Kanye West started his career out as the everyday voice of the concerned citizen. He wasn’t a tough guy physically, but he also wasn’t afraid to speak mind his about controversial issues. We love him and we always will. For the most part, I still feel like he has good intentions and speaks from the heart. I respect it even when I disagree because he’s honest. On the other hand, Trump is the devil and you can’t make a deal with Lucifer and win. I hope he comes out of this one alive, but I don’t know, it’s looking kind of sketchy. The situation would be different if Trump wasn’t really actively a full-time, fully functioning manifestation of Satan in real life. Personally, I think people will still buy the music, and this is probably another publicity stunt.

I remember there was a period in time where many of us were ecstatic about Kanye’s high ranking position in mainstream music culture. He once made music that reflected portions of the Black-American experience that were often neglected by other hip hop artists. But then a shift started to occur and something unusual happened as he expanded his influence.

The fans started to ponder “Where is the old Kanye?” Truthfully, every rapper goes through this shit no matter how big or small you are in the game. The fans develop a sense of emotional attachment to your persona and your music. People listen to our songs when their children are born, at their weddings, when they have sex with their life partners for the very first time, or when they finally become first time home owners. Hip Hop records are known to represent more than a mere moment in time for our listeners. We all change and this includes both the artists and the listeners.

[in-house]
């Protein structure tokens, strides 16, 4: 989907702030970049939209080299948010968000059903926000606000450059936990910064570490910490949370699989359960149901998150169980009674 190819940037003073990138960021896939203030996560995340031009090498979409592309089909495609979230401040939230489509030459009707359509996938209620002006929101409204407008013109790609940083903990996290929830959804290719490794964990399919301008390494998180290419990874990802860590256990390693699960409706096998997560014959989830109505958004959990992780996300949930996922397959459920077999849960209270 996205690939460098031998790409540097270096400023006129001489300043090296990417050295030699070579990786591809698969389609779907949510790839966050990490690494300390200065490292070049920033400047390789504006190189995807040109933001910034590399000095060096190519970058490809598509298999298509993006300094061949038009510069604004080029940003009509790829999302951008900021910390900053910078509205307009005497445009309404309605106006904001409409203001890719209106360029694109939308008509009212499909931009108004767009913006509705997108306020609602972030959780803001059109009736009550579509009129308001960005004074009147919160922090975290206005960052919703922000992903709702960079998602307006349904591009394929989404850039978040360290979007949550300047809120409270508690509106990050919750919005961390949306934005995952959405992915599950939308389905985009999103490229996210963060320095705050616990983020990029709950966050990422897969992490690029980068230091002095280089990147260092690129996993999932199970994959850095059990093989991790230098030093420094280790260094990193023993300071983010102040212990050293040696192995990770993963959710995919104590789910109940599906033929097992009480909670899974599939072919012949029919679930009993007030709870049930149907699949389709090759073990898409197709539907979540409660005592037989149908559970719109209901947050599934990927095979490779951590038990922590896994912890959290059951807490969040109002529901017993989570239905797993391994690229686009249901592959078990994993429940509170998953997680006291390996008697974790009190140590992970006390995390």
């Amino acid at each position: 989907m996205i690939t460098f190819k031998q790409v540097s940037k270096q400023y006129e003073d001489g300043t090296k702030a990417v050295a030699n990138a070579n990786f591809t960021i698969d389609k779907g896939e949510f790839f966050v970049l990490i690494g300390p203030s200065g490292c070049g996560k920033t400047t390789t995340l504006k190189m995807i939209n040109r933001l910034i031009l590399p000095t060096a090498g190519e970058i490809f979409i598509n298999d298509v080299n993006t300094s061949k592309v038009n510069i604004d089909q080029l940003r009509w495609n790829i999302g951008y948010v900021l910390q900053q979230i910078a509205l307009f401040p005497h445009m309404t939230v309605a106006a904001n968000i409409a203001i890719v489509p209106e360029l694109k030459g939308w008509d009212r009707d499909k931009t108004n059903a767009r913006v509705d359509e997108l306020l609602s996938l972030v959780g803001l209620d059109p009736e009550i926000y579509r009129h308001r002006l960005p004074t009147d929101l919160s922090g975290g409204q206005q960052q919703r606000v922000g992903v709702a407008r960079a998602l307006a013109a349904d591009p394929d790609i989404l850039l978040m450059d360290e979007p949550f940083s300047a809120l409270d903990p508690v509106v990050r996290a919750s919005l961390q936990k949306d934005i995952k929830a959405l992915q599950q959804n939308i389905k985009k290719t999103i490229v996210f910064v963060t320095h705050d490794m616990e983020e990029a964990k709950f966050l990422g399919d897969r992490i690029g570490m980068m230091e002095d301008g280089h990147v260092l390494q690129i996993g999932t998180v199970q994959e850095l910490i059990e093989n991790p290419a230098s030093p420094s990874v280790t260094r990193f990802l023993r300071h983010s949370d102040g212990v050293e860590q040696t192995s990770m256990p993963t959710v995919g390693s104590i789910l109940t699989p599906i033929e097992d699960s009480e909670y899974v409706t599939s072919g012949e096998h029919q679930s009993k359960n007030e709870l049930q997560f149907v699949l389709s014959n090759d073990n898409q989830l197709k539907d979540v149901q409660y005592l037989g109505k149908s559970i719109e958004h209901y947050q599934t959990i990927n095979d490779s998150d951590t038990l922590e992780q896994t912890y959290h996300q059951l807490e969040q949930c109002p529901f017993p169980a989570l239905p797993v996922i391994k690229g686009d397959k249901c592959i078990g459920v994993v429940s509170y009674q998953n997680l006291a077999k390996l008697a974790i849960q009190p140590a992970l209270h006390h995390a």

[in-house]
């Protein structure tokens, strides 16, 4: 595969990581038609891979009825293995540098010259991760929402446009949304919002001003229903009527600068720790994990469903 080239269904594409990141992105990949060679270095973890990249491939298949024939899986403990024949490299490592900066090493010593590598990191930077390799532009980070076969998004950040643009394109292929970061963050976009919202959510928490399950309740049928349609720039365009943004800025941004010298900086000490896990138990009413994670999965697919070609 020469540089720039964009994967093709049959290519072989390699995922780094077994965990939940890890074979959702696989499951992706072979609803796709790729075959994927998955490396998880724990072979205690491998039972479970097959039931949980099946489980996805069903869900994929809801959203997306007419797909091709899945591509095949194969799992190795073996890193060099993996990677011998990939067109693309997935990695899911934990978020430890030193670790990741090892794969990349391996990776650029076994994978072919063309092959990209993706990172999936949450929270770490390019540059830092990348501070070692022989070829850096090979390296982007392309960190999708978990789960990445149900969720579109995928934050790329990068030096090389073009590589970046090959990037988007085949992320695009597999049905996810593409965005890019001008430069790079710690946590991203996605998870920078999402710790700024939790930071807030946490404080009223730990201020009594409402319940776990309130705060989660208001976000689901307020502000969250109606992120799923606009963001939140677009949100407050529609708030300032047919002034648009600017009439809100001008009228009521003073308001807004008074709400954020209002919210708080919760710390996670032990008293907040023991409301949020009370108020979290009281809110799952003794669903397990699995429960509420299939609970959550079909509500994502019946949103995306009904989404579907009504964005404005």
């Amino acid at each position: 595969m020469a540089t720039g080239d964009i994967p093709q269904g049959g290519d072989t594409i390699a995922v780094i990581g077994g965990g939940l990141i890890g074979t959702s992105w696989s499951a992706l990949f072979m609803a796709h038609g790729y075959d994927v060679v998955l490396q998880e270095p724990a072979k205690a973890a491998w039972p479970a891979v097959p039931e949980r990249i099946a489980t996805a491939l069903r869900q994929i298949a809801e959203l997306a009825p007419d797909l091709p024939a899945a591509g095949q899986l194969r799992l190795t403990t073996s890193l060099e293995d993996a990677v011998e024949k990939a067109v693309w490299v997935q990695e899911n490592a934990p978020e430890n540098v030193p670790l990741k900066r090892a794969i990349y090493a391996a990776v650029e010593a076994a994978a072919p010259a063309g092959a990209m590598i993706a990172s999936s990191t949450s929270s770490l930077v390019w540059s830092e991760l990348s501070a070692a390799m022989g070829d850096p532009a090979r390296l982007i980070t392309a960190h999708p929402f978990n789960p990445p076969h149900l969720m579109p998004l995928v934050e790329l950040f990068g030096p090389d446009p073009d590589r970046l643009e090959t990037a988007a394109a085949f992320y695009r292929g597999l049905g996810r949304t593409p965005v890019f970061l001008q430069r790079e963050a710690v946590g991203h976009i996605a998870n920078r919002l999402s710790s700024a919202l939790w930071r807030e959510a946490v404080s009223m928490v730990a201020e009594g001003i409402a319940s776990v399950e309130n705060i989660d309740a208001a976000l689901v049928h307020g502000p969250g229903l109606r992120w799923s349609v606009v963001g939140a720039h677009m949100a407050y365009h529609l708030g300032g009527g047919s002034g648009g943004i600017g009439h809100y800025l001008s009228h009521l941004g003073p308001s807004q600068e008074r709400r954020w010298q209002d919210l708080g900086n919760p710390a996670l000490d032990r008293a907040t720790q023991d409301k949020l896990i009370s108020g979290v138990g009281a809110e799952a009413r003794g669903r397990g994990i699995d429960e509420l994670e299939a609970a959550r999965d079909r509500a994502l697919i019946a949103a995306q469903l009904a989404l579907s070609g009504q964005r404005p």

Certain songs have helped people navigate through losing their jobs or the death of a close family member. Kanye West, at one point was like bull matador riding the primary algorithm for this type of vibration. He made songs about everything — the masses felt it, consumed it, and loved it. He once had a quote were he basically called himself “Tupac for back pack rappers”.

These aren’t the exact words, but the sentiments reflected the fact that at a very early point in his careerhe felt as if his vibrations were comparable to Tupac’s on an abstract level. Yes, these two men are totally different, but they were both rebellious souls. Yeezy wasn’t in tune with the industry and he was marching to the beat of his own drum. He led a one man campaign to showcase his energy as the anti-sale out. He paid for his own video’s out of pocket, and he released singles that shouldn’t have worked on commercial radio. He didn’t give a damn about the execs and their opinions. He was crowned the politically incorrect and socially inappropriate champion of black music. He is the forefather of Drake, Childish Gambino, Chance The Rapper, and many others in the same vein.

We owe him this respect in those regards because he forced the music industry to recognize a different aspect of the black male identity. There is no denying the fact that he changed the entire world of music for decades upon decades. His impact can’t accurately be measured in this life time. When he finally does leave this world he leaves us as a genius. He’s done enough work to be revered as an immortal in the American Music Hall of Fame.